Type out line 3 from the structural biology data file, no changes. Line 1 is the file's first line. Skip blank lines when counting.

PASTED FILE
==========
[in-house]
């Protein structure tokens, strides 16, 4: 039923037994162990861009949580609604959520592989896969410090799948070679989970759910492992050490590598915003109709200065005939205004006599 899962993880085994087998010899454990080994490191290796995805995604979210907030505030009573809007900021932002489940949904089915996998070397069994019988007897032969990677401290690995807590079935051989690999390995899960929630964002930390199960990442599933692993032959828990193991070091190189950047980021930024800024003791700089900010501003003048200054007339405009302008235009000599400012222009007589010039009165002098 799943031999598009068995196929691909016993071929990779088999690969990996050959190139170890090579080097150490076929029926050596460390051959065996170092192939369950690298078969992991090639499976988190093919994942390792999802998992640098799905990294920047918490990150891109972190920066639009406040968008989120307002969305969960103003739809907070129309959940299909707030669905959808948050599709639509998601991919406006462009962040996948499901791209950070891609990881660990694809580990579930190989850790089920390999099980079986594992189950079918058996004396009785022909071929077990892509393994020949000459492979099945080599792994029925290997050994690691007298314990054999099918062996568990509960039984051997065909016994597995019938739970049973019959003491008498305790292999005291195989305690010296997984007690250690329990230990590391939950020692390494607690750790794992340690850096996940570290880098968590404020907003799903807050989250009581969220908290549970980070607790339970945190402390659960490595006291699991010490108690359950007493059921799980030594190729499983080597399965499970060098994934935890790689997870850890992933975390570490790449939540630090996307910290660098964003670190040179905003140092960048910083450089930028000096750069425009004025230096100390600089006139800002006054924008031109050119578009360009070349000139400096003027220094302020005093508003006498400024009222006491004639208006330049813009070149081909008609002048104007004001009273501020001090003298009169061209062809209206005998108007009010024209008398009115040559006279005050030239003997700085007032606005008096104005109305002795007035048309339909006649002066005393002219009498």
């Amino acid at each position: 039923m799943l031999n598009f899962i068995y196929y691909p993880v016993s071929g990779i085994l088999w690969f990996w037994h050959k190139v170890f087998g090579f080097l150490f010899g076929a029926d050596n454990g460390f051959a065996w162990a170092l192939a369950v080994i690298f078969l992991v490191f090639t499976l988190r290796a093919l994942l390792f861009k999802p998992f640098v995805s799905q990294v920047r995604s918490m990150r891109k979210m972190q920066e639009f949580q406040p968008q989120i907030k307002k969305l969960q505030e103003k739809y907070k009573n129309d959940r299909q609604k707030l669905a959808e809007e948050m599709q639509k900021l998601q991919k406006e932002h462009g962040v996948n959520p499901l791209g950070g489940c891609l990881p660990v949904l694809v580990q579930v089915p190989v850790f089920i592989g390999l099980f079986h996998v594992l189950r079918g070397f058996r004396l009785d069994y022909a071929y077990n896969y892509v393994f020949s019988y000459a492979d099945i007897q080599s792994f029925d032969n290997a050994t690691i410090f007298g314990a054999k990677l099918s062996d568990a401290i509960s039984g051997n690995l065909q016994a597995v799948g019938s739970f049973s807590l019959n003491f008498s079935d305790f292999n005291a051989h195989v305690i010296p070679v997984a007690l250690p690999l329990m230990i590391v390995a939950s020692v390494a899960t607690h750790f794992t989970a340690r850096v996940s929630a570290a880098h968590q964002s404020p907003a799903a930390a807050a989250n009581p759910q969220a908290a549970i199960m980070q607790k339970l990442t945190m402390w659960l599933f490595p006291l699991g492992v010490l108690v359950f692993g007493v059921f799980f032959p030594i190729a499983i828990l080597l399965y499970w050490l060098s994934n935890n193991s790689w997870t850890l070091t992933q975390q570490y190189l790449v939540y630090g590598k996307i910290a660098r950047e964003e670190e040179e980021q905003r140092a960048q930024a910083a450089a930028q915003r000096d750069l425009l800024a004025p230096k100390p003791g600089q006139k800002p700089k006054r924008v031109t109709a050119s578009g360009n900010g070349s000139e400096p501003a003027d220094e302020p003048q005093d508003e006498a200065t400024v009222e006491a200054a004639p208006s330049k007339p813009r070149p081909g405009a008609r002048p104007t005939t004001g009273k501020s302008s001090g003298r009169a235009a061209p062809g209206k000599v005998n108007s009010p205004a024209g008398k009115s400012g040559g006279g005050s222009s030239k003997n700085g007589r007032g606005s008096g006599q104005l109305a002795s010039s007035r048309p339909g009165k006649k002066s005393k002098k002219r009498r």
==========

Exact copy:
């Amino acid at each position: 039923m799943l031999n598009f899962i068995y196929y691909p993880v016993s071929g990779i085994l088999w690969f990996w037994h050959k190139v170890f087998g090579f080097l150490f010899g076929a029926d050596n454990g460390f051959a065996w162990a170092l192939a369950v080994i690298f078969l992991v490191f090639t499976l988190r290796a093919l994942l390792f861009k999802p998992f640098v995805s799905q990294v920047r995604s918490m990150r891109k979210m972190q920066e639009f949580q406040p968008q989120i907030k307002k969305l969960q505030e103003k739809y907070k009573n129309d959940r299909q609604k707030l669905a959808e809007e948050m599709q639509k900021l998601q991919k406006e932002h462009g962040v996948n959520p499901l791209g950070g489940c891609l990881p660990v949904l694809v580990q579930v089915p190989v850790f089920i592989g390999l099980f079986h996998v594992l189950r079918g070397f058996r004396l009785d069994y022909a071929y077990n896969y892509v393994f020949s019988y000459a492979d099945i007897q080599s792994f029925d032969n290997a050994t690691i410090f007298g314990a054999k990677l099918s062996d568990a401290i509960s039984g051997n690995l065909q016994a597995v799948g019938s739970f049973s807590l019959n003491f008498s079935d305790f292999n005291a051989h195989v305690i010296p070679v997984a007690l250690p690999l329990m230990i590391v390995a939950s020692v390494a899960t607690h750790f794992t989970a340690r850096v996940s929630a570290a880098h968590q964002s404020p907003a799903a930390a807050a989250n009581p759910q969220a908290a549970i199960m980070q607790k339970l990442t945190m402390w659960l599933f490595p006291l699991g492992v010490l108690v359950f692993g007493v059921f799980f032959p030594i190729a499983i828990l080597l399965y499970w050490l060098s994934n935890n193991s790689w997870t850890l070091t992933q975390q570490y190189l790449v939540y630090g590598k996307i910290a660098r950047e964003e670190e040179e980021q905003r140092a960048q930024a910083a450089a930028q915003r000096d750069l425009l800024a004025p230096k100390p003791g600089q006139k800002p700089k006054r924008v031109t109709a050119s578009g360009n900010g070349s000139e400096p501003a003027d220094e302020p003048q005093d508003e006498a200065t400024v009222e006491a200054a004639p208006s330049k007339p813009r070149p081909g405009a008609r002048p104007t005939t004001g009273k501020s302008s001090g003298r009169a235009a061209p062809g209206k000599v005998n108007s009010p205004a024209g008398k009115s400012g040559g006279g005050s222009s030239k003997n700085g007589r007032g606005s008096g006599q104005l109305a002795s010039s007035r048309p339909g009165k006649k002066s005393k002098k002219r009498r």